[266 NJSuper Page 657]

in Anderson v. Creighton, supra, 483 U.S. at 638, 107 S. Ct. at 3037, 97 L. Ed. 2d at 530, the Court held that government officials will be shielded from civil damages liability "as long as their actions could reasonably have been thought consistent with the rights they are alleged to have violated."

In Anderson v. Creighton, id. at 641, 107 S. Ct. at 3039-40, 97 L. Ed. 2d at 531, the plaintiff asserted a section 1983 claim against an FBI agent who conducted an unlawful, warrantless search of his home, looking for a bank robbery suspect. The Court held that "[i]t simply does not follow" from a Conclusion that a specific search violated the Fourth Amendment that such search was not "objectively legally reasonable." Ibid. The Court reasoned that law enforcement officials will at times reasonably but mistakenly conclude that probable cause is present and that in such cases those officials should not be held liable. Ibid. "The relevant question . . . is the objective (albeit fact-specific) question whether a reasonable officer could have believed [the defendant's] warrantless search to be lawful, in light of clearly established law and the information the searching officers possessed. [A defendant's] subjective beliefs about the search are irrelevant." Id. at 641, 107 S. Ct. at 3040, 97 L. Ed. 2d at 532.

Adopting the standard set forth in Anderson v. Creighton, our Supreme Court, as noted, has held that "a law enforcement official can defend a section 1983 claim by establishing either that he or she acted with probable cause, or, even if probable cause did not exist, that a reasonable police officer could have believed in its existence." Kirk v. City of Newark, supra, 109 N.J. at 184, 536 A.2d 229 (emphasis added). Thus, the term "reasonable" as used in the context of Fourth Amendment violations is not necessarily the equivalent of the "reasonable" standard applied to qualified immunity analysis. Plaintiff's assertion that Judge Kreizman was, for purposes of civil liability, controlled by Judge Kennedy's finding at the suppression hearing is incorrect in light of unambiguous caselaw. Simply put, just because Trooper Coyle violated plaintiff's Fourth Amendment right to be free from an unreasonable

[266 NJSuper Page 658]

seizure when he seized the prescription bottle does not necessarily mean that he acted in an objectively unreasonable manner, sufficient to destroy his qualified immunity. The municipal Judge believed the search was reasonable.

The United States Supreme Court has emphasized the importance of granting summary judgment on the basis of qualified immunity in suits against government officials as a means of screening out insubstantial claims and shielding government officials from the costs and burdens of trial and discovery. Anderson v. Creighton, supra, 483 U.S. at 646 n. 6, 107 S. Ct. at 3042 n. 6, 97 L. Ed. 2d at 535 n. 6. Qualified immunity is a question of law that "ordinarily should be decided by the court long before trial." Hunter v. Bryant, U.S. , , 112 S. Ct. 534, 537, 116 L. Ed. 2d 589, 596 (1991). Our own Supreme Court has interpreted the United States Supreme Court's opinions in Anderson v. Creighton and Malley v. Briggs as emphasizing and encouraging the "Disposition of [section 1983] actions as a matter of law, at least when these actions arise out of an alleged unlawful arrest, search, or seizure by a law enforcement officer." Kirk v. City of Newark, supra, 109 N.J. at 179, 536 A.2d 229; see Gurski v. State Police Department, 242 N.J. Super. 148, 159, 576 A.2d 292 (App.Div.1990).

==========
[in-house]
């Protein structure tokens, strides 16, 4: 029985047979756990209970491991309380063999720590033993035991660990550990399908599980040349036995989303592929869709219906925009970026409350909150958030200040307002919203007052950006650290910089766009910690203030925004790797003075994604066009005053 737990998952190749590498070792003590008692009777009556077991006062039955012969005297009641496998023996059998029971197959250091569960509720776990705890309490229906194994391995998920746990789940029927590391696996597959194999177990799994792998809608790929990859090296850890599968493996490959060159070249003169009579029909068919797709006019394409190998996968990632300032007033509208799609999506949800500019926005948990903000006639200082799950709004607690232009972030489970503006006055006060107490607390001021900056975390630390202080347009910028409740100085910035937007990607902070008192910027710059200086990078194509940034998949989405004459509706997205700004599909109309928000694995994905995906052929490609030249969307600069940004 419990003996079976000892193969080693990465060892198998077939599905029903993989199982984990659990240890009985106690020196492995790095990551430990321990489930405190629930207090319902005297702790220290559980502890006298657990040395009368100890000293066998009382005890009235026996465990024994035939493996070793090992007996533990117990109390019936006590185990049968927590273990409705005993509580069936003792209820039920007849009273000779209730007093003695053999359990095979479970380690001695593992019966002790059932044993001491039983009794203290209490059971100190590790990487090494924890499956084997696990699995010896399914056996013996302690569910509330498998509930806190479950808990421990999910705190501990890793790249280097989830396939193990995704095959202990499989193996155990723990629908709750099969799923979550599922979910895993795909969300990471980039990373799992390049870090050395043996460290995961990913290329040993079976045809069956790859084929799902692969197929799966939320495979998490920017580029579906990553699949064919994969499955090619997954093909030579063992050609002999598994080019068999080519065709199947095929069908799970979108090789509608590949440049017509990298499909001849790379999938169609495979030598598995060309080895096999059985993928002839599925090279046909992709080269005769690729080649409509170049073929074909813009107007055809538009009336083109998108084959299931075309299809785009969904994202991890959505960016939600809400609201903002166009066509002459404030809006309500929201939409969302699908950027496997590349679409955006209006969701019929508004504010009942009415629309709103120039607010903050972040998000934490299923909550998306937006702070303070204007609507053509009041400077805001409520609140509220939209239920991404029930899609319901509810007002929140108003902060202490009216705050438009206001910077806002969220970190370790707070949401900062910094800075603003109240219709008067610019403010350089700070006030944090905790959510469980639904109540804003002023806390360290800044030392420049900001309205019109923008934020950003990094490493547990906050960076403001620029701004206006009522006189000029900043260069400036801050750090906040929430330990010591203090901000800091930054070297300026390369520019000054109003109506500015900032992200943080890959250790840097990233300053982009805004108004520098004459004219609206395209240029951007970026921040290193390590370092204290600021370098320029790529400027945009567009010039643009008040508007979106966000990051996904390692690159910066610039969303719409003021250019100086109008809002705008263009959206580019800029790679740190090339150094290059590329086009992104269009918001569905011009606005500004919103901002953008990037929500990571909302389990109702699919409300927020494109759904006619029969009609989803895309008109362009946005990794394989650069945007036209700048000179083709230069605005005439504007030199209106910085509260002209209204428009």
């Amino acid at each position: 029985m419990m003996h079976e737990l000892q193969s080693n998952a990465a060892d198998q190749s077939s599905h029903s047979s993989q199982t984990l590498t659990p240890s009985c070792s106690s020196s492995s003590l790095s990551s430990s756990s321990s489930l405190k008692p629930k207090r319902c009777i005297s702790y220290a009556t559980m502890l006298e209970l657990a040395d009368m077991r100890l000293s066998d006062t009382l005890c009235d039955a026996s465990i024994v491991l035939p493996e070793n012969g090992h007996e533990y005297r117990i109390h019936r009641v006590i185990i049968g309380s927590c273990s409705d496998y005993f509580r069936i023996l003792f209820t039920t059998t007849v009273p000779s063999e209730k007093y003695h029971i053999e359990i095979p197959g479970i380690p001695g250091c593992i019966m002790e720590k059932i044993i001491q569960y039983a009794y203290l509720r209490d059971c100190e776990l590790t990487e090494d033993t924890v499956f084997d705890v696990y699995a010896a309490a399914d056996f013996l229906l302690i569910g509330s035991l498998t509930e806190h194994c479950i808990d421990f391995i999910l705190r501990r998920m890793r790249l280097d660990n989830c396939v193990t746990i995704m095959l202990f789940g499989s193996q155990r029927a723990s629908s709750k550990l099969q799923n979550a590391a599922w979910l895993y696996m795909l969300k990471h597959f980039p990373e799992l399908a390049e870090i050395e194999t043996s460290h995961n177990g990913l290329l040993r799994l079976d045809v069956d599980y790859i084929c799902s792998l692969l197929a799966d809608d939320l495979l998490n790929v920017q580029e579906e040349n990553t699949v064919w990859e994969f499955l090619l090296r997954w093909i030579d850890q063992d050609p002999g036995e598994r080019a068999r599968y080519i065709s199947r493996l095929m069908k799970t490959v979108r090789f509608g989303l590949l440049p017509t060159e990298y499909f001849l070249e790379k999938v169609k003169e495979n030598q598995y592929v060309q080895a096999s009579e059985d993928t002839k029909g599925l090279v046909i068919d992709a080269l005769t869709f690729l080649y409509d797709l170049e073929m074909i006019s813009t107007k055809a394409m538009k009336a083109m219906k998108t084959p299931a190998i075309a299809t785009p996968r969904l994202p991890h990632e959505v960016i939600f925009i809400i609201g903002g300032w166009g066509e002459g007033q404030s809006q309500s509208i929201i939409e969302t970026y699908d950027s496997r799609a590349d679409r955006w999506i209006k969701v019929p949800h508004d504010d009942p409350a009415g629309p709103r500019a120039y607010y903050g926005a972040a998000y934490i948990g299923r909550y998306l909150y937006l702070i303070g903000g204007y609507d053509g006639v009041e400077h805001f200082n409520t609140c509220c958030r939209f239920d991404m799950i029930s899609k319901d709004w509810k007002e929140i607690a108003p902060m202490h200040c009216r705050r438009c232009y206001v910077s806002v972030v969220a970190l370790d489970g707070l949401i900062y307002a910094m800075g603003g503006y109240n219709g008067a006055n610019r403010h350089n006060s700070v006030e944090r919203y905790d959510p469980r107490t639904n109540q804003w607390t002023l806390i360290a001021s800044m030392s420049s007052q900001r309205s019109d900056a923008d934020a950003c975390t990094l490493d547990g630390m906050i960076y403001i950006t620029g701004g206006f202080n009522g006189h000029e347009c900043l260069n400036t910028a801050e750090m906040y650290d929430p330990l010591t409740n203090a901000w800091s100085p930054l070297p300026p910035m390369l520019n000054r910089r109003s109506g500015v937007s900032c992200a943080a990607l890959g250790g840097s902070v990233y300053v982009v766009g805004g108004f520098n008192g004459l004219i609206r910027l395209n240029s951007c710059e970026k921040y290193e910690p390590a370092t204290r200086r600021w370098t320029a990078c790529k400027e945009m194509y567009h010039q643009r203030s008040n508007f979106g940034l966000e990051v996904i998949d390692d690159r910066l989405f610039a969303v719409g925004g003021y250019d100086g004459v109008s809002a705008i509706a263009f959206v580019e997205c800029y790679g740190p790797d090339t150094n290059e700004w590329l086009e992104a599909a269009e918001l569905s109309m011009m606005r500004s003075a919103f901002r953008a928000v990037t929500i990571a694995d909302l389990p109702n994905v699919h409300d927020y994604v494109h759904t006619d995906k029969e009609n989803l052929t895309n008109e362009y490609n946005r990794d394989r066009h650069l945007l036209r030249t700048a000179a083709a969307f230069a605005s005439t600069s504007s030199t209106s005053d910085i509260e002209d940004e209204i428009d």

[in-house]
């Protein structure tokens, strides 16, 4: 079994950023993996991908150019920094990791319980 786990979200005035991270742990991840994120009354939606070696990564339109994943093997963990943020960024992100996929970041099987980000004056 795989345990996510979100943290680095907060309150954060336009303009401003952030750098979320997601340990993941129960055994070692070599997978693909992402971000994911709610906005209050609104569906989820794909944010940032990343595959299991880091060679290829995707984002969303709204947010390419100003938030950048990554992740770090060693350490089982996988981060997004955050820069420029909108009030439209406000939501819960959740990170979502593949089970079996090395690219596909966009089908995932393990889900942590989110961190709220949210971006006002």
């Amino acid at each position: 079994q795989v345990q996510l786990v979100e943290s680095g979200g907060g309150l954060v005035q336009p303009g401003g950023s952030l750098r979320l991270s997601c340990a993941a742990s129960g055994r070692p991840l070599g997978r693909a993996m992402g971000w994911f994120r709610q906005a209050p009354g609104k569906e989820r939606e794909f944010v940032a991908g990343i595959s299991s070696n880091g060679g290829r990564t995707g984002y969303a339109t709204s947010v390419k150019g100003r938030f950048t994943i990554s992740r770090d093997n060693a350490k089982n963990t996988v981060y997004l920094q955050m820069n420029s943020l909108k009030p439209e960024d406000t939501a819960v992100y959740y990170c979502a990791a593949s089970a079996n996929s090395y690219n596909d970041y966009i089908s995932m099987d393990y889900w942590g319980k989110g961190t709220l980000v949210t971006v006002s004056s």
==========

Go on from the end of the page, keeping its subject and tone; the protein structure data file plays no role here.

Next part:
Extant caselaw establishes that qualified immunity should shield Trooper Coyle from suit for damages if "a reasonable officer could have believed [Trooper Coyle's] warrantless search to be lawful, in light of clearly established law and the information [he] possessed." Anderson v. Creighton, supra, 483 U.S. at 641, 107 S. Ct. at 3040, 97 L. Ed. 2d at 532. As noted, with respect to qualified immunity, a plaintiff must show that the defendant violated some clearly established right. Harlow v. Fitzgerald, 457 U.S. at 818, 102 S. Ct. at 2738, 73 L. Ed. 2d at 410. In Anderson v. Creighton, the Court further refined Harlow 's "clearly established right" standard:

our cases establish that the right the official is alleged to have violated must have been "clearly established" in a more particularized, and hence more relevant, sense: The contours of the right must be sufficiently clear that a reasonable official would

[266 NJSuper Page 659]

understand that what he is doing violates that right. This is not to say that an official action is protected by qualified immunity unless the very action has been held unlawful, . . . but is to say that in light of pre-existing law the unlawfulness must be apparent. [483 U.S. at 640, 107 S. Ct. at 30-39, 97 L. Ed. 2d at 531.]

However, there does not have to be "precise factual correspondence" between the case at issue and a previous case in order for a right to be "clearly established." DiLoreto v. Borough of Oaklyn, 744 F. Supp. 610, 619-20 (D.N.J.1990), citing People of Three Mile Island v. Nuclear Regulatory Comm'rs, 747 F. 2d 139, 144-45 (3rd Cir.1984). If the right allegedly violated was not "clearly established" at the time of the defendant's action, then the action against the official must be dismissed, regardless of any factual dispute. See Mitchell v. Forsyth, 472 U.S. 511, 526, 105 S. Ct. 2806, 2815, 86 L. Ed. 2d 411, 425 (1985).